It’s a problem we’ve seen throughout the history of technology, Williams noted, the result of an evolving recognition that the world is not a constant in the great equation of human experience, but rather another variable. In the past, she said, our general concept of history was rooted in the idea that history itself “consists of deeds and words that take place on the stable stage that is the world” — and the stage itself was predictable and solid, in contrast to the frailty of the human condition. Now, though, we generally recognize the universality of movement: Our context moves with us.

What that can lead to, though, when it comes to narrative, is a kind of reductive continuity. “If the sun never sets on history, then historians are really challenged,” she said — as are, of course, journalists. When there’s no arc to maintain, no ending to know, there’s no conclusion by which to calibrate context. There’s nothing to root our narratives. “If it’s a never-ending story, then you don’t understand the world — you don’t understand human life,” Williams said.

What we can understand, though, is the present moment. So it’s incumbent on us, Williams concluded, to try to match our rhetoric to the realities of the movements of history. “The point is to join up the crisis-feeling,” she said, echoing William Empson, with the realities of lived experience.

And, for that, simple storytelling — the ancient art of weaving together characters and plots and excitement — can be crucial, Pitzer said. Narrative “is really how people understand public crisis,” she noted; “it’s how they understand public policy issues.” Study after study has suggested the power of story not just as an artistic product, but as a cognitive function. Narrative buys people’s attention, allows them to retain complex information longer, she said. It is a teaching tool as much as an aesthetic feature. Indeed, if we journalists don’t provide narratives in our work, Pitzer noted — if we don’t consciously weave disparate facts into some a recognizable arc of action — “we are in some way denying them the ability to understand.”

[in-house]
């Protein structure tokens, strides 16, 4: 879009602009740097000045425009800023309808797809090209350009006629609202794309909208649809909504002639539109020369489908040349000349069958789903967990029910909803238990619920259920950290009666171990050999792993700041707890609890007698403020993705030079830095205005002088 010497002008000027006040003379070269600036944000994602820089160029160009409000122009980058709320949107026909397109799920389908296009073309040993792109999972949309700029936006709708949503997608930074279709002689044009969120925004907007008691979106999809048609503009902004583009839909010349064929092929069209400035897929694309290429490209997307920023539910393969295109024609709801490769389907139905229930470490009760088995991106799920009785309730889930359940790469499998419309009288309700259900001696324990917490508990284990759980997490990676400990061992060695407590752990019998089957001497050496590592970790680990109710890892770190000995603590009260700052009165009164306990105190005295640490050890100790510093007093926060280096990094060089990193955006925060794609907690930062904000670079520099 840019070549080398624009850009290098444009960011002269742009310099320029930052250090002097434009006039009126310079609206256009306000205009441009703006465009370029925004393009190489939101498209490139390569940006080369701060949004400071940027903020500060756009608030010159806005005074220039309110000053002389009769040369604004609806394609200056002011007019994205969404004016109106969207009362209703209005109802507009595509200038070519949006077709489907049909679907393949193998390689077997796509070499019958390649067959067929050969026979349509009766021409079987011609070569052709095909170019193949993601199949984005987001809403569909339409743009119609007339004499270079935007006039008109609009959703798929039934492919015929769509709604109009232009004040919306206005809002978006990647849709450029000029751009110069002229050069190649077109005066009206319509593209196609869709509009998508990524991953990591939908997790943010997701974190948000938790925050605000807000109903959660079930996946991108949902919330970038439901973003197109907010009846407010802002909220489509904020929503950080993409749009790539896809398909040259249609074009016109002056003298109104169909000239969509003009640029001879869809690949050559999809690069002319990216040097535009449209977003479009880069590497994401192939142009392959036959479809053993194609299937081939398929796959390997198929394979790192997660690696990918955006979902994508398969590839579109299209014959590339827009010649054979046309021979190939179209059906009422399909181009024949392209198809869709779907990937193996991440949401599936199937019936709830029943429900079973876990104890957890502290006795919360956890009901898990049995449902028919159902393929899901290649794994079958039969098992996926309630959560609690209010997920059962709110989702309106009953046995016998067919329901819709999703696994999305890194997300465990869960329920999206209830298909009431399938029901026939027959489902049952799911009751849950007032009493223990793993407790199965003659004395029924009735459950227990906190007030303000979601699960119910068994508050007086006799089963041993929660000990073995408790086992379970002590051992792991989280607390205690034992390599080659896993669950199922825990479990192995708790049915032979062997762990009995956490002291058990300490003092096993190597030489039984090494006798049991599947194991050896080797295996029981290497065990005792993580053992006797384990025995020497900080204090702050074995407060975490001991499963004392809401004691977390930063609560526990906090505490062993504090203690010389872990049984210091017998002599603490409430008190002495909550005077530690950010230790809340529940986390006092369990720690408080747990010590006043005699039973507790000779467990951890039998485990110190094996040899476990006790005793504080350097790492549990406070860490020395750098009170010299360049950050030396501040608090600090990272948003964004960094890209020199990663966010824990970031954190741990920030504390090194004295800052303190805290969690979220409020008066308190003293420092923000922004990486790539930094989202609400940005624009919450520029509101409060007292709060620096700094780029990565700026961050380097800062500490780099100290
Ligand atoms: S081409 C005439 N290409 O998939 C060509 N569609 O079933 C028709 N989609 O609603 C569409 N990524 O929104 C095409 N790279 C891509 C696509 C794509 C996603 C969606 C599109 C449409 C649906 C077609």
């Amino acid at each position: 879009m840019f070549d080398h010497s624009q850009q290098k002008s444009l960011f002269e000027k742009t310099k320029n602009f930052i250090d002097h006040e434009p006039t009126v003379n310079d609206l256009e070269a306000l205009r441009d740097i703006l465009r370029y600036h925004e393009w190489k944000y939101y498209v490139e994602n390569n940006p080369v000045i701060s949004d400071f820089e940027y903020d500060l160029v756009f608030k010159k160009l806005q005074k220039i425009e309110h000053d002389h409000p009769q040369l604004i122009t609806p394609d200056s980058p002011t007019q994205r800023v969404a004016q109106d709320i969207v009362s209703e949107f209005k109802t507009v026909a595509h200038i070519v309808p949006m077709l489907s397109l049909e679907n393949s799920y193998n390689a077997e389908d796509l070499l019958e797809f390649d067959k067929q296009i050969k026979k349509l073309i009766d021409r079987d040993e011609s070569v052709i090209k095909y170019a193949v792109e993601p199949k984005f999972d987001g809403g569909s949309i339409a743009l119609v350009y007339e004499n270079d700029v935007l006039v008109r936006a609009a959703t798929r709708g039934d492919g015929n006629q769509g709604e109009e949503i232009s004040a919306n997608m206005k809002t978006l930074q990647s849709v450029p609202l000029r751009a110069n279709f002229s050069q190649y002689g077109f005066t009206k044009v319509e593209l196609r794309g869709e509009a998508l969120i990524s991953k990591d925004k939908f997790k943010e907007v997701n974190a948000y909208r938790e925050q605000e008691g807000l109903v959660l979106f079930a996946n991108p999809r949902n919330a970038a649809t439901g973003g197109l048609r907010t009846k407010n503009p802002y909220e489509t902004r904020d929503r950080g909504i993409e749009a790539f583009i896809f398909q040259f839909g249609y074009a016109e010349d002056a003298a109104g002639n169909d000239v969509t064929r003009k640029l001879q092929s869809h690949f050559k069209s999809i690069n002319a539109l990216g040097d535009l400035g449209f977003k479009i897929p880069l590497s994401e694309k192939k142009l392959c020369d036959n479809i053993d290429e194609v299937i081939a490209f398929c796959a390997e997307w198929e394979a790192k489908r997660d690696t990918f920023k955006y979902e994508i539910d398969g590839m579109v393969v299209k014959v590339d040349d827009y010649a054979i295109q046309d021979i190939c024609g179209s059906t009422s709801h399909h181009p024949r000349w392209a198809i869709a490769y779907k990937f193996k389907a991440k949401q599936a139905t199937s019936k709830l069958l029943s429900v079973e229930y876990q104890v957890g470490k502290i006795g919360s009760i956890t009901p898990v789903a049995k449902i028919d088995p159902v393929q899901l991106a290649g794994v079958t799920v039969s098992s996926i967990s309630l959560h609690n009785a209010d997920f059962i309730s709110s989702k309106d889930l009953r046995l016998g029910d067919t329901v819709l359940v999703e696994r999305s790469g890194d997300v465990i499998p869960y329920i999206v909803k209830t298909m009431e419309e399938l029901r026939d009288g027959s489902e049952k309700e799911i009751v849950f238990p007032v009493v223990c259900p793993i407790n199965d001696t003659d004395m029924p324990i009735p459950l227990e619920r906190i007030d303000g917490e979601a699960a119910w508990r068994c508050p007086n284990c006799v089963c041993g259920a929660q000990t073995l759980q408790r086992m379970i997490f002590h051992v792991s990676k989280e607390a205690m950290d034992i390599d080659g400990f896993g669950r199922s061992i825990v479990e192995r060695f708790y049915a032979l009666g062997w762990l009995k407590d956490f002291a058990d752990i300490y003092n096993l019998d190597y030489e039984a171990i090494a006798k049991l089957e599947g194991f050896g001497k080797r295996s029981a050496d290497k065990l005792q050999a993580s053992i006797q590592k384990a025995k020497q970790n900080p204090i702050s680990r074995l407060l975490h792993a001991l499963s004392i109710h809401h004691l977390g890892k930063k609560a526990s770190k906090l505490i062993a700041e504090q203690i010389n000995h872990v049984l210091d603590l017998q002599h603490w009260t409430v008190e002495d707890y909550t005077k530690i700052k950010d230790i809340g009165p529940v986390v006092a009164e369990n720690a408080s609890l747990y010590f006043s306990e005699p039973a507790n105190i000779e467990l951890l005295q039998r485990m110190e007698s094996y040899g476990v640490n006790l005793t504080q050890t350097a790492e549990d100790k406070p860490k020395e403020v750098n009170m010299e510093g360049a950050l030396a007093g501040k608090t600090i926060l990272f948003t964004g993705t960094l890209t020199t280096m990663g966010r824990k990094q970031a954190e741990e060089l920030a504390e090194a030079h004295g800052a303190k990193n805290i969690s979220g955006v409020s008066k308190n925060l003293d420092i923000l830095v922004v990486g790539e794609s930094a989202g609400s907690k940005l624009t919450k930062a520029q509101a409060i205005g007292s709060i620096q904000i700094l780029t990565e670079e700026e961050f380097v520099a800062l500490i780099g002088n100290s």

Lustgarten applied that idea to his own coverage of the recent BP oil spill — a series of related reports that he and his ProPublica colleagues tackled (and are still tackling) over a long stretch of time. ProPublica’s aim with its stories, he said, is to capture reader interest with “a bit of a drumbeat of communication”: “rather than have one critical climax,” the idea is to “publish again and again, in incremental bits,” to help readers “find a pathway through the clamor that’s so distracting.”

In the outlet’s BP reporting, realizing that idea “was an exercise in commitment,” he said — a challenge of setting, and then sticking to, a vision for contextual, continual coverage rather than discrete reports. There were certainly moments, Lustgarten noted, when smaller scoops threatened to distract them; “it was very difficult to stay focused on what we had decided to do,” he said. “It was very difficult to stay disciplined.”

As to the broad question of completeness — how do you define an “event” against other events? How do you know when your reporting is finished? — Lustgarten gave a nod to Williams’ dissatisfaction with our current framings. ProPublica’s unique setup allows its reporters to see stories through “until their organic conclusion,” he noted; but determining that end point is a matter of serendipity and sensibility as much as anything else. Often, the conclusion point often comes down to reporter interest, he said. There are no clear borders between story and not-story.

So it was more fitting that ironic that the panel didn’t reach a conclusion in its own discussions. How could it? It highlighted, though, an idea that any journalist can put to practice: the crucial necessity of the long-view mindset, the insistence on placing even the most seemingly isolated events into the broader context of history. Always asking, in other words, “Why does this matter?” And that may involve being selective about the this we share. As Williams put it: “Our biggest responsibility is to determine which facts are worthy of being discovered.”

Older posts are this way If this message doesn't go away, click anywhere on the page to continue loading posts.
Could not load more posts
Maybe Soup is currently being updated? I'll try again automatically in a few seconds...
Just a second, loading more posts...
You've reached the end.

Don't be the product, buy the product!

Schweinderl